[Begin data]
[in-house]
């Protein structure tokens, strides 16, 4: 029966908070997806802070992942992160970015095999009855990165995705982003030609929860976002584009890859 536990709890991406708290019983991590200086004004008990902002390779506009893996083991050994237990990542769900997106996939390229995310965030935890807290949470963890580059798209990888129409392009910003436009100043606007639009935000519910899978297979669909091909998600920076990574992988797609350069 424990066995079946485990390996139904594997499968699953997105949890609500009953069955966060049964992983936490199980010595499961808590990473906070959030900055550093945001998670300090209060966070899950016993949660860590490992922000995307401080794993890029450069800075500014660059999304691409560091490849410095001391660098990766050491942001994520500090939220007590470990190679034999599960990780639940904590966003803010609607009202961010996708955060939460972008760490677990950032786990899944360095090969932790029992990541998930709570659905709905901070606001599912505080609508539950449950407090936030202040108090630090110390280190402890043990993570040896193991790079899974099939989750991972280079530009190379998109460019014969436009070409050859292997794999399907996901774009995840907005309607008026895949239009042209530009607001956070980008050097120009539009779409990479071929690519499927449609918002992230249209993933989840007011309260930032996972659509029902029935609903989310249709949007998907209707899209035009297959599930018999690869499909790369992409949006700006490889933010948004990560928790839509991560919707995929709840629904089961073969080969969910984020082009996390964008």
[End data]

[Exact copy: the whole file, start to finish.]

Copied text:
[in-house]
């Protein structure tokens, strides 16, 4: 029966908070997806802070992942992160970015095999009855990165995705982003030609929860976002584009890859 536990709890991406708290019983991590200086004004008990902002390779506009893996083991050994237990990542769900997106996939390229995310965030935890807290949470963890580059798209990888129409392009910003436009100043606007639009935000519910899978297979669909091909998600920076990574992988797609350069 424990066995079946485990390996139904594997499968699953997105949890609500009953069955966060049964992983936490199980010595499961808590990473906070959030900055550093945001998670300090209060966070899950016993949660860590490992922000995307401080794993890029450069800075500014660059999304691409560091490849410095001391660098990766050491942001994520500090939220007590470990190679034999599960990780639940904590966003803010609607009202961010996708955060939460972008760490677990950032786990899944360095090969932790029992990541998930709570659905709905901070606001599912505080609508539950449950407090936030202040108090630090110390280190402890043990993570040896193991790079899974099939989750991972280079530009190379998109460019014969436009070409050859292997794999399907996901774009995840907005309607008026895949239009042209530009607001956070980008050097120009539009779409990479071929690519499927449609918002992230249209993933989840007011309260930032996972659509029902029935609903989310249709949007998907209707899209035009297959599930018999690869499909790369992409949006700006490889933010948004990560928790839509991560919707995929709840629904089961073969080969969910984020082009996390964008």